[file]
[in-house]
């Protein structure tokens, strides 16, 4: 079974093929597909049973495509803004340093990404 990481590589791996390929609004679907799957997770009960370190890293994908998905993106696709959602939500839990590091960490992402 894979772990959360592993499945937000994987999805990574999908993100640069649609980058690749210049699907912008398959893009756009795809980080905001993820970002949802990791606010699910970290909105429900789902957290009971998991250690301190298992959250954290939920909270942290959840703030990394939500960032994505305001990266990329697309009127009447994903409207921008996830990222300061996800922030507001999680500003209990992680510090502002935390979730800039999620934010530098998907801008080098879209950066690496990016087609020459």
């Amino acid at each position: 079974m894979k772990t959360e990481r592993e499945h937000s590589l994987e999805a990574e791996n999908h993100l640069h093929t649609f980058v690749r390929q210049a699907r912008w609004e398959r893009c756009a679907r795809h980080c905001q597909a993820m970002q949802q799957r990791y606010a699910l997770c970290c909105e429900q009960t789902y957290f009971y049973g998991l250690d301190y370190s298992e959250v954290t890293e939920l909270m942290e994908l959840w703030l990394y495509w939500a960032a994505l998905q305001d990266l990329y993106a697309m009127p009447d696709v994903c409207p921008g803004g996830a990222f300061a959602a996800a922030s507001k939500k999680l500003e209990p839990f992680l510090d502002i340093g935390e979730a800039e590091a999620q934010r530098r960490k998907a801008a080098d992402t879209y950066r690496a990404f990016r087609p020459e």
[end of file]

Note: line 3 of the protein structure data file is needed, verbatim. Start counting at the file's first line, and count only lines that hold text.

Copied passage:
């Amino acid at each position: 079974m894979k772990t959360e990481r592993e499945h937000s590589l994987e999805a990574e791996n999908h993100l640069h093929t649609f980058v690749r390929q210049a699907r912008w609004e398959r893009c756009a679907r795809h980080c905001q597909a993820m970002q949802q799957r990791y606010a699910l997770c970290c909105e429900q009960t789902y957290f009971y049973g998991l250690d301190y370190s298992e959250v954290t890293e939920l909270m942290e994908l959840w703030l990394y495509w939500a960032a994505l998905q305001d990266l990329y993106a697309m009127p009447d696709v994903c409207p921008g803004g996830a990222f300061a959602a996800a922030s507001k939500k999680l500003e209990p839990f992680l510090d502002i340093g935390e979730a800039e590091a999620q934010r530098r960490k998907a801008a080098d992402t879209y950066r690496a990404f990016r087609p020459e």